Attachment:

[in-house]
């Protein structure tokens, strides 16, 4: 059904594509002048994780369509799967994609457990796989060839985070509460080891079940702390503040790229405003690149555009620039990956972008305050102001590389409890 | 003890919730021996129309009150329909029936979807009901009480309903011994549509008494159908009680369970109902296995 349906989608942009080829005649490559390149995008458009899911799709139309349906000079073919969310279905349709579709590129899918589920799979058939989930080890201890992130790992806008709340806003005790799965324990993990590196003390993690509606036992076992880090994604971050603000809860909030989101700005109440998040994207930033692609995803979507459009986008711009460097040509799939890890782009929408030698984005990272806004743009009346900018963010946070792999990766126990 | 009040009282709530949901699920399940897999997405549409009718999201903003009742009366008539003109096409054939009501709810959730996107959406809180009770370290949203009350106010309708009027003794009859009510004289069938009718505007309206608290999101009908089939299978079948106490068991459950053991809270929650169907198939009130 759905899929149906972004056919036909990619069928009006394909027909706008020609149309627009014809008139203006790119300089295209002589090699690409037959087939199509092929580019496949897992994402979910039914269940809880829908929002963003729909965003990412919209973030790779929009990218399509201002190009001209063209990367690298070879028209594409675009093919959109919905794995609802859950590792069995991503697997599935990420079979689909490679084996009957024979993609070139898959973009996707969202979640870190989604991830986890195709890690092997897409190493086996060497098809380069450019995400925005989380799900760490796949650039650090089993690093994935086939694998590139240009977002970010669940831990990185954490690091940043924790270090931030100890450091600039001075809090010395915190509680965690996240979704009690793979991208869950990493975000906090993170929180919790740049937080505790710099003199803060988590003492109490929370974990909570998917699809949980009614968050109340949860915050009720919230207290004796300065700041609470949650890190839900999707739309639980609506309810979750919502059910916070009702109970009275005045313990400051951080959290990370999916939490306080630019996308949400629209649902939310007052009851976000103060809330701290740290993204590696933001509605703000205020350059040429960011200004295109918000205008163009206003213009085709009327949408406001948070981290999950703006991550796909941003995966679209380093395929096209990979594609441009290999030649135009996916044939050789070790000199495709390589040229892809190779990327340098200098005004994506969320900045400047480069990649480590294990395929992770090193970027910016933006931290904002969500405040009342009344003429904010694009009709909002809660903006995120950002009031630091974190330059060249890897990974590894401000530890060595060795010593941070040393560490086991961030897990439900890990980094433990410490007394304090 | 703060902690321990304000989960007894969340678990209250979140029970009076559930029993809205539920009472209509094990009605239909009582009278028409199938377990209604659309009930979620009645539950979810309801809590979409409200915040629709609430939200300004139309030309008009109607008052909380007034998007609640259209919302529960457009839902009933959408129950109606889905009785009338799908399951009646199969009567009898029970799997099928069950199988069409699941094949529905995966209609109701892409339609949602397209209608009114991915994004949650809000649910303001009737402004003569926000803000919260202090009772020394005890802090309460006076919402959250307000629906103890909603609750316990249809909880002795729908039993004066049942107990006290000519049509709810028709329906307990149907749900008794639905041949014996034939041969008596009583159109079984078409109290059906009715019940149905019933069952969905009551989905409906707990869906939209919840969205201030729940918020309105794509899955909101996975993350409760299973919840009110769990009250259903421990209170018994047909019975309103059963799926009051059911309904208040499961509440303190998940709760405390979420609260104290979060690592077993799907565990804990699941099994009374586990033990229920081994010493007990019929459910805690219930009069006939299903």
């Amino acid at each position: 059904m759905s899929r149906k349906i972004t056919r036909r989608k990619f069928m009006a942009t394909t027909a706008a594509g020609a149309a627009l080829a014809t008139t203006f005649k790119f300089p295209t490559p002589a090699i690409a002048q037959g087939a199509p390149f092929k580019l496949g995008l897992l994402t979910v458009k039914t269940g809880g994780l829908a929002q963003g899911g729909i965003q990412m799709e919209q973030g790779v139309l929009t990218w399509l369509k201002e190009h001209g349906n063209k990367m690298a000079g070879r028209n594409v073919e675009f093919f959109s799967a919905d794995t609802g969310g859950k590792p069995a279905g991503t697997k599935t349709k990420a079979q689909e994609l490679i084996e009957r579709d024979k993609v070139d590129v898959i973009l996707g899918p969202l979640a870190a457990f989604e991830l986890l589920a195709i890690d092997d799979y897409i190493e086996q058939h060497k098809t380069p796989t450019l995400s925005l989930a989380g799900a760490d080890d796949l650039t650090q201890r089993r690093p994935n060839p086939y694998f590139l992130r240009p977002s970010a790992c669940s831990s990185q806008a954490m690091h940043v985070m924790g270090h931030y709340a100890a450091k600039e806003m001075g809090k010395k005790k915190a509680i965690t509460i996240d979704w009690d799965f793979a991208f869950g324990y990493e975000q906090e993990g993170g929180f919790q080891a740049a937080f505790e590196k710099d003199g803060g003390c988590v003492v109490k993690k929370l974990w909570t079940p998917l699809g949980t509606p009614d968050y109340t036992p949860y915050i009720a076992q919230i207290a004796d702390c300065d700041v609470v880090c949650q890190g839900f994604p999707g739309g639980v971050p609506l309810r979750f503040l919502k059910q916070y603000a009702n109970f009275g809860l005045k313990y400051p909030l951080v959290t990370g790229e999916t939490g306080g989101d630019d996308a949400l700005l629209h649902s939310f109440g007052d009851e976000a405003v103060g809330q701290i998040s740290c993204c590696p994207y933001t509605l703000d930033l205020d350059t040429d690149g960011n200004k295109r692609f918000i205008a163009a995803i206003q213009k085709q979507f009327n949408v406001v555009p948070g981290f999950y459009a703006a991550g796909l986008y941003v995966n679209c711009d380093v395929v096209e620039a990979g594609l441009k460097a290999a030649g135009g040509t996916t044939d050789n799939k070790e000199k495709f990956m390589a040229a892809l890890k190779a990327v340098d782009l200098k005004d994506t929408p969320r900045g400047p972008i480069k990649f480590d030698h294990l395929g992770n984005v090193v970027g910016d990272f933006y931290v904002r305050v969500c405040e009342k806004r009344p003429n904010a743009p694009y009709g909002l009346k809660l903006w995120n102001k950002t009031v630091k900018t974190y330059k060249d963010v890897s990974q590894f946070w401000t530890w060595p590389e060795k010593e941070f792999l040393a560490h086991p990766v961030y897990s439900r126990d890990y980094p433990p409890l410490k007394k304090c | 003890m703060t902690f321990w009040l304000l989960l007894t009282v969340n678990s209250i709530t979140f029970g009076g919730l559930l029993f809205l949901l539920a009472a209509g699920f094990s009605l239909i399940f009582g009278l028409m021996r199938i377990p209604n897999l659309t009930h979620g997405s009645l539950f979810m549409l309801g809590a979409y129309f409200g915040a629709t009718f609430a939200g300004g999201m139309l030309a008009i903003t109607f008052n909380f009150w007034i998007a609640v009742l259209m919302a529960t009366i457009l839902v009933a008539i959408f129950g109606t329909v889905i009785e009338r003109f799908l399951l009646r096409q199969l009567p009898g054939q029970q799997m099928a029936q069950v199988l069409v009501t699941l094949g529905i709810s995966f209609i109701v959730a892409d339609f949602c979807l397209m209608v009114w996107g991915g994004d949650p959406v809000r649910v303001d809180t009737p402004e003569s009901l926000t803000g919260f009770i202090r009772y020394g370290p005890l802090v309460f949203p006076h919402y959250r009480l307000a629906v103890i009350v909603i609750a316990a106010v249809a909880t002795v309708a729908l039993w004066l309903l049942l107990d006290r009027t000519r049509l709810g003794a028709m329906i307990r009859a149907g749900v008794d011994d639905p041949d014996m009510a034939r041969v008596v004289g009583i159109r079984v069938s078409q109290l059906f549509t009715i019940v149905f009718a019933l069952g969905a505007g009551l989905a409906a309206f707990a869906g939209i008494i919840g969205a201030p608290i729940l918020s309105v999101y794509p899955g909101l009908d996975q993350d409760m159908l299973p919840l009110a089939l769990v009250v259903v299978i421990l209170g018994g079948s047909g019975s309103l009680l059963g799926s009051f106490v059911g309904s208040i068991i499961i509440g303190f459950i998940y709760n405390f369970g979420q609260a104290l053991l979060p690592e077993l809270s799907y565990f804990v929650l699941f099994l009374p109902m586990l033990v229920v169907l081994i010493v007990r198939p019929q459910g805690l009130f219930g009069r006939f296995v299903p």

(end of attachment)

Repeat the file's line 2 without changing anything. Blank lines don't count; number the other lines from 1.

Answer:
């Protein structure tokens, strides 16, 4: 059904594509002048994780369509799967994609457990796989060839985070509460080891079940702390503040790229405003690149555009620039990956972008305050102001590389409890 | 003890919730021996129309009150329909029936979807009901009480309903011994549509008494159908009680369970109902296995 349906989608942009080829005649490559390149995008458009899911799709139309349906000079073919969310279905349709579709590129899918589920799979058939989930080890201890992130790992806008709340806003005790799965324990993990590196003390993690509606036992076992880090994604971050603000809860909030989101700005109440998040994207930033692609995803979507459009986008711009460097040509799939890890782009929408030698984005990272806004743009009346900018963010946070792999990766126990 | 009040009282709530949901699920399940897999997405549409009718999201903003009742009366008539003109096409054939009501709810959730996107959406809180009770370290949203009350106010309708009027003794009859009510004289069938009718505007309206608290999101009908089939299978079948106490068991459950053991809270929650169907198939009130 759905899929149906972004056919036909990619069928009006394909027909706008020609149309627009014809008139203006790119300089295209002589090699690409037959087939199509092929580019496949897992994402979910039914269940809880829908929002963003729909965003990412919209973030790779929009990218399509201002190009001209063209990367690298070879028209594409675009093919959109919905794995609802859950590792069995991503697997599935990420079979689909490679084996009957024979993609070139898959973009996707969202979640870190989604991830986890195709890690092997897409190493086996060497098809380069450019995400925005989380799900760490796949650039650090089993690093994935086939694998590139240009977002970010669940831990990185954490690091940043924790270090931030100890450091600039001075809090010395915190509680965690996240979704009690793979991208869950990493975000906090993170929180919790740049937080505790710099003199803060988590003492109490929370974990909570998917699809949980009614968050109340949860915050009720919230207290004796300065700041609470949650890190839900999707739309639980609506309810979750919502059910916070009702109970009275005045313990400051951080959290990370999916939490306080630019996308949400629209649902939310007052009851976000103060809330701290740290993204590696933001509605703000205020350059040429960011200004295109918000205008163009206003213009085709009327949408406001948070981290999950703006991550796909941003995966679209380093395929096209990979594609441009290999030649135009996916044939050789070790000199495709390589040229892809190779990327340098200098005004994506969320900045400047480069990649480590294990395929992770090193970027910016933006931290904002969500405040009342009344003429904010694009009709909002809660903006995120950002009031630091974190330059060249890897990974590894401000530890060595060795010593941070040393560490086991961030897990439900890990980094433990410490007394304090 | 703060902690321990304000989960007894969340678990209250979140029970009076559930029993809205539920009472209509094990009605239909009582009278028409199938377990209604659309009930979620009645539950979810309801809590979409409200915040629709609430939200300004139309030309008009109607008052909380007034998007609640259209919302529960457009839902009933959408129950109606889905009785009338799908399951009646199969009567009898029970799997099928069950199988069409699941094949529905995966209609109701892409339609949602397209209608009114991915994004949650809000649910303001009737402004003569926000803000919260202090009772020394005890802090309460006076919402959250307000629906103890909603609750316990249809909880002795729908039993004066049942107990006290000519049509709810028709329906307990149907749900008794639905041949014996034939041969008596009583159109079984078409109290059906009715019940149905019933069952969905009551989905409906707990869906939209919840969205201030729940918020309105794509899955909101996975993350409760299973919840009110769990009250259903421990209170018994047909019975309103059963799926009051059911309904208040499961509440303190998940709760405390979420609260104290979060690592077993799907565990804990699941099994009374586990033990229920081994010493007990019929459910805690219930009069006939299903």